The director was on loan from Reading University in England. He was tall and thin, with short dark hair and sideburns, and spoke, not surprisingly, with an English accent. He reminded me of the British character from Hogan’s Heroes, only moodier, darker. For the audition, he and his wife and the assistant director sat at tables they had pushed together in the front of a classroom. There was a dish of chocolate chip cookies on the table. I said my name when I came in, and the director found me on his list. While I read my lines, they looked on. The assistant helped himself to a cookie. How many times had they heard the assassin that day? If it was difficult for me, it must have been torture for them. Somehow, I got through it.
“Right,” the director said. “It’s a wonderful speech, isn’t it?” His wife and the assistant both nodded. “Thanks very much then,” he said. “Check the board on Monday.”
It turned out I got two speaking parts. One of my characters had no name, the other a title, Page. Over the next couple months, I learned that Shakespeare produced as theater meant a lot of waiting, coming to the theater four hours a night to say this line once: “Towards Chertsy, noble lord?” It was my first time hanging around theater people, who all seemed to have emigrated from a strange foreign country where everyone is in character all the time. Even when they weren’t in their Richard III characters, they were in character. Sitting around waiting, I began to have doubts about myself. I was just sitting there. I wasn’t, you know, sitting there, in a meaningful, intentional kind of way. What was my character?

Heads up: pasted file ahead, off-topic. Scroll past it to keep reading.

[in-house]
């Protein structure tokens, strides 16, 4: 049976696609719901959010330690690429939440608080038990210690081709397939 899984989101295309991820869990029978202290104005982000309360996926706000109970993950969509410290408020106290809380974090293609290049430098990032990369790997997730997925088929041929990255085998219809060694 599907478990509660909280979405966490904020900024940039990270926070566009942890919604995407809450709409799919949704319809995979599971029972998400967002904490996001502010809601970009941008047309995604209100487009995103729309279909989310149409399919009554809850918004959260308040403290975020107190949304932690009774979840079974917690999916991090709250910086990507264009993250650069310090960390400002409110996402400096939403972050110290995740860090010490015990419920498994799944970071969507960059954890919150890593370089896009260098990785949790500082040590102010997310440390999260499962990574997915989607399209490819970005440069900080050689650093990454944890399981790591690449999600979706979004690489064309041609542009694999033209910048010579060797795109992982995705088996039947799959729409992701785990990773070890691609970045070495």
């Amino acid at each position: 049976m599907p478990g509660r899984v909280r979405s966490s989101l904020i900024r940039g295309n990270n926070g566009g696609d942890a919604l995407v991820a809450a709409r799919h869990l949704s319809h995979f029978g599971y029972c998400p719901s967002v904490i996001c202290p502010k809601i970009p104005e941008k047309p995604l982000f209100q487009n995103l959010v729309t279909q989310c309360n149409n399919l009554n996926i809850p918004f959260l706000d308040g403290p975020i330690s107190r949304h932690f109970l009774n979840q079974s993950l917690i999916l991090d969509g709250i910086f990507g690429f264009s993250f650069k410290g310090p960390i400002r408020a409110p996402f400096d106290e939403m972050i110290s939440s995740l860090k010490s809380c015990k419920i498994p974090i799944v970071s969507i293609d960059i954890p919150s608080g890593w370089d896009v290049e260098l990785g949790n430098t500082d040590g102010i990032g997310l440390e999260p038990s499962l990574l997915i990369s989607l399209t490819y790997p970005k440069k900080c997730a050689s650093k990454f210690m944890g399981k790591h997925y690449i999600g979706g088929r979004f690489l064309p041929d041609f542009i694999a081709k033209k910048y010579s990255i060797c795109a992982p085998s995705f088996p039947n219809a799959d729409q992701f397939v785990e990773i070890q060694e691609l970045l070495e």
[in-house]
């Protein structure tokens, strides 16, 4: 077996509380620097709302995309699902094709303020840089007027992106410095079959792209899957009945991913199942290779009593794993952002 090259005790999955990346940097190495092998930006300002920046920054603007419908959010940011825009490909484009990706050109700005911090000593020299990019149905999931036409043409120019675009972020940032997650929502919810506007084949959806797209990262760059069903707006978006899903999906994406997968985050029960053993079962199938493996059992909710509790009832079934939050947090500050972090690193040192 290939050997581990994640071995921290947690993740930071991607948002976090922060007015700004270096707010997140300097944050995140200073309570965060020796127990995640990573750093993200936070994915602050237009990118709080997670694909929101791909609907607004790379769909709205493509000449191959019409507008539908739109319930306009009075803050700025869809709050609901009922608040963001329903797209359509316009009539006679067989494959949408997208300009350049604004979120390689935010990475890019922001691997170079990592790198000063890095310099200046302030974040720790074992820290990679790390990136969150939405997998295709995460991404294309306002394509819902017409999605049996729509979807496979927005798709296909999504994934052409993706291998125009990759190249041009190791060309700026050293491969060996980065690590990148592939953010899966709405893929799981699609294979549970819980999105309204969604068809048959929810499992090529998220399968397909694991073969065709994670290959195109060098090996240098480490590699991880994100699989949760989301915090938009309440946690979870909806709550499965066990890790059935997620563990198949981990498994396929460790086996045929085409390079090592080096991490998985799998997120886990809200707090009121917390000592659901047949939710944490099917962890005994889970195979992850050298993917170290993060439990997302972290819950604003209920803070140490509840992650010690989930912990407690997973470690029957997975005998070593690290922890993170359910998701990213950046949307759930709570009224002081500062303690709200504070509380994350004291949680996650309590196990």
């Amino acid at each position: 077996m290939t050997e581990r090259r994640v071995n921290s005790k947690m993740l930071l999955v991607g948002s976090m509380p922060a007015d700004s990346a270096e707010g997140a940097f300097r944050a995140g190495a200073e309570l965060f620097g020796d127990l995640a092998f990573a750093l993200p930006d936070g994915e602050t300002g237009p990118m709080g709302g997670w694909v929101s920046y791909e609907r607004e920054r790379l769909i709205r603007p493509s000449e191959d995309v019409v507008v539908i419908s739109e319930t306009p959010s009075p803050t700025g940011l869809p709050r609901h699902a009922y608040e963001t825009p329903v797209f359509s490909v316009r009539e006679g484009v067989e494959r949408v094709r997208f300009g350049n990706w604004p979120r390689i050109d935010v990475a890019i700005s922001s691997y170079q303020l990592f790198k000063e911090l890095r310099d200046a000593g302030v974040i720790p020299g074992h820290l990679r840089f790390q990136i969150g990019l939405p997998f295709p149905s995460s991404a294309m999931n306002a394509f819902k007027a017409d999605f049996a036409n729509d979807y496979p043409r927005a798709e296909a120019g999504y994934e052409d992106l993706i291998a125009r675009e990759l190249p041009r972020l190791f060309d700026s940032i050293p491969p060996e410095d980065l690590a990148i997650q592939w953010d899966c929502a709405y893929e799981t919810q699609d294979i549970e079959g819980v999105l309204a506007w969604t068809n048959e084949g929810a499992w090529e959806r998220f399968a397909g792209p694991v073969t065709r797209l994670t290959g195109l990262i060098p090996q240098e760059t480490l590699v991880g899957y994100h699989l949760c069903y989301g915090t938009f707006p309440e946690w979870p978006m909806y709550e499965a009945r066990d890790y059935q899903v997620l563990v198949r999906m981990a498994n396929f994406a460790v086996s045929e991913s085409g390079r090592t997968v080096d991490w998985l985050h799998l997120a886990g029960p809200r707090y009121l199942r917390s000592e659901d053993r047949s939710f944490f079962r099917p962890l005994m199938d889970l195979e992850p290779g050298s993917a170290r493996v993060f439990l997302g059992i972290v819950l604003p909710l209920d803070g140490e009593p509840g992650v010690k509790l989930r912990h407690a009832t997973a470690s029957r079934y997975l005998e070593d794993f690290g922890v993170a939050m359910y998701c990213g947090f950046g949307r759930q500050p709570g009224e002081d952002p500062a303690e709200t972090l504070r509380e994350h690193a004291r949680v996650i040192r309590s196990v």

For two weeks or so, near the end of rehearsals, we worked on a battle scene. It was all carefully choreographed. We would fight to the death in slow motion, with a strobe light to enhance the effect. I’m pretty sure I got to kill someone. I’m also pretty sure I was one of the first ones to die, a directorial decision I completely respected.
My biggest moment came in Act IV, Scene iii, when Richard III motions for the Page (hey, that’s me!) to approach him. He says:
Know’st thou not any whom corrupting gold
Would tempt unto a close exploit of death?
Down stage, right at the edge of the orchestra pit, Richard said these lines to me every night. And every night, when he did, he reached out, grabbed me by the throat, and scared the living crap out of me. He was a real actor (whom I have seen on TV for years since). If I didn’t respond, he tightened his grip on throat.
The casting, it turned out, was pure genius. Leave it to the British guy to know these things. I was supposed to stutter and croak in the presence of this malevolent force.
I know a discontented gentleman.
Gold were as good as twenty orators,
And will, no doubt, tempt him to any thing.
His name, my lord, is Tyrrel.
That said, I was dismissed to seek out the assassin, who would commit a tyrannous and bloody deed. And I waited, hiking up my tights, getting ready to kill and be killed.
# # #
When I ask my friend if he thinks dreams mean anything, he looks startled. Then lights go on inside him. It’s precisely the way I would react if someone asked me how I feel about risotto with truffles. Yes, he says, dreams most definitely mean something.
We talk for a few minutes about my dream, or the trace of it left scrawled in my food journal. He’s read Jung. We have all these potential selves inside us, Jung says. They speak to us in our dreams.
“So I could have a killer inside me?”
“Sure.” He nods and begins to smile, pleased with the thought. “A little one,” he says. “Why not?”
Killers inside us. I wonder what the woman dreamed that night, if she dreamed of giving life. Maybe she dreamed she revived the swallow, that it soared from her hands and became a brilliant flower in the cloudless sky above that town. Or maybe she dreamed it awakened, yawned, and flew into my face, clutching at my eyebrows with its claws.
Or maybe she dreamed that it swooped down on our table, snatching ravioli with poppy sauce from my plate, and flew away. That would have killed me.
About the author:
Rick Bailey's creative nonfiction has appeared in Writer's Workshop Review, Smoking Poet, Ragazine.cc, Defenestration, and other literary magazines. He teaches writing in the Detroit area. Time permitting, he takes travelers on one-week excursions in Italy, focusing on churches and museums, local culture, and heroic eating.